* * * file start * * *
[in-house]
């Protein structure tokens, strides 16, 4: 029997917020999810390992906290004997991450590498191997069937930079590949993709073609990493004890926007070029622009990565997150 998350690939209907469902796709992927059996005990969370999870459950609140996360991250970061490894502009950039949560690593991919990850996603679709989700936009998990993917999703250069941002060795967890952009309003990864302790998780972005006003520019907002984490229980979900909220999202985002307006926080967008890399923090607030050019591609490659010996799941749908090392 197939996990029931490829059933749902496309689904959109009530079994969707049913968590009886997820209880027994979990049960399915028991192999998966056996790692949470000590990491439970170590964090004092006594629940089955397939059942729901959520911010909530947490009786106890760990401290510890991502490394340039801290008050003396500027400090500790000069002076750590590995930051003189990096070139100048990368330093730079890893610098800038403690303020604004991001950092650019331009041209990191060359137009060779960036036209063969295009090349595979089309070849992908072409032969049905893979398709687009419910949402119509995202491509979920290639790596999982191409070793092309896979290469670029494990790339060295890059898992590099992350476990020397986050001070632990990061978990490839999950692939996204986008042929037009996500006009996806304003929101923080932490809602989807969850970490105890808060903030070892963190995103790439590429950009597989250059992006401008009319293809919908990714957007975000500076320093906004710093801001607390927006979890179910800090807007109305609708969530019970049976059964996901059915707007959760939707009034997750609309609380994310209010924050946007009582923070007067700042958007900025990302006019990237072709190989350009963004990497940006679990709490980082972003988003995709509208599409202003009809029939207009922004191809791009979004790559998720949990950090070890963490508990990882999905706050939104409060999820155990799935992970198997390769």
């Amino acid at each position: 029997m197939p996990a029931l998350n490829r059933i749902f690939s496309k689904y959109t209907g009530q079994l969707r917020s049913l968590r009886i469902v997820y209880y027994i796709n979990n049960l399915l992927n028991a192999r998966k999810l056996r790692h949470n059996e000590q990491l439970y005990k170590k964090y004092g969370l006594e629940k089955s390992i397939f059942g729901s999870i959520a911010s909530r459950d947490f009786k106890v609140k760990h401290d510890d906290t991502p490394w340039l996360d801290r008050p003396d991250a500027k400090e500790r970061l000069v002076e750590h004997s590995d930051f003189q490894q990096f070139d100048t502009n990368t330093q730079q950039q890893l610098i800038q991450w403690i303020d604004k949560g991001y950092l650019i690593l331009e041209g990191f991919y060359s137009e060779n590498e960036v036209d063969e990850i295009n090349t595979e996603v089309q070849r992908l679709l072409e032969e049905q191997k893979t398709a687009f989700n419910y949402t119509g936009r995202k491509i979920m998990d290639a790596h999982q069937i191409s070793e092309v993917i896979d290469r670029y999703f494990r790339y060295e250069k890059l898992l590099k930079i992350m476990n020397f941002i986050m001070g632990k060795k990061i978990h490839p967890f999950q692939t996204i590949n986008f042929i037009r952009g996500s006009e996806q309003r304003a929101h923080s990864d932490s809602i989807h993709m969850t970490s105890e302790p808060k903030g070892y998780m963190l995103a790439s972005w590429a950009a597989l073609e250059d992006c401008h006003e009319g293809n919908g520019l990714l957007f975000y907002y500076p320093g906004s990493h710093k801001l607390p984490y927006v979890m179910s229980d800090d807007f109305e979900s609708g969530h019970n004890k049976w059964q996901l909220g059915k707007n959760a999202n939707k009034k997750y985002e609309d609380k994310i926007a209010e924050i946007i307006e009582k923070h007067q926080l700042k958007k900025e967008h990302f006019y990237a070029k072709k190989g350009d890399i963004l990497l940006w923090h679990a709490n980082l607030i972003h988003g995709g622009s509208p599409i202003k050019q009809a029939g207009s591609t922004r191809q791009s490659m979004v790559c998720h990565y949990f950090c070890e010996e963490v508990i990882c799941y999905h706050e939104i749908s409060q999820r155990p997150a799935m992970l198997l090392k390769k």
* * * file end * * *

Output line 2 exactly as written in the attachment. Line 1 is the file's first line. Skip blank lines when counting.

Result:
């Protein structure tokens, strides 16, 4: 029997917020999810390992906290004997991450590498191997069937930079590949993709073609990493004890926007070029622009990565997150 998350690939209907469902796709992927059996005990969370999870459950609140996360991250970061490894502009950039949560690593991919990850996603679709989700936009998990993917999703250069941002060795967890952009309003990864302790998780972005006003520019907002984490229980979900909220999202985002307006926080967008890399923090607030050019591609490659010996799941749908090392 197939996990029931490829059933749902496309689904959109009530079994969707049913968590009886997820209880027994979990049960399915028991192999998966056996790692949470000590990491439970170590964090004092006594629940089955397939059942729901959520911010909530947490009786106890760990401290510890991502490394340039801290008050003396500027400090500790000069002076750590590995930051003189990096070139100048990368330093730079890893610098800038403690303020604004991001950092650019331009041209990191060359137009060779960036036209063969295009090349595979089309070849992908072409032969049905893979398709687009419910949402119509995202491509979920290639790596999982191409070793092309896979290469670029494990790339060295890059898992590099992350476990020397986050001070632990990061978990490839999950692939996204986008042929037009996500006009996806304003929101923080932490809602989807969850970490105890808060903030070892963190995103790439590429950009597989250059992006401008009319293809919908990714957007975000500076320093906004710093801001607390927006979890179910800090807007109305609708969530019970049976059964996901059915707007959760939707009034997750609309609380994310209010924050946007009582923070007067700042958007900025990302006019990237072709190989350009963004990497940006679990709490980082972003988003995709509208599409202003009809029939207009922004191809791009979004790559998720949990950090070890963490508990990882999905706050939104409060999820155990799935992970198997390769």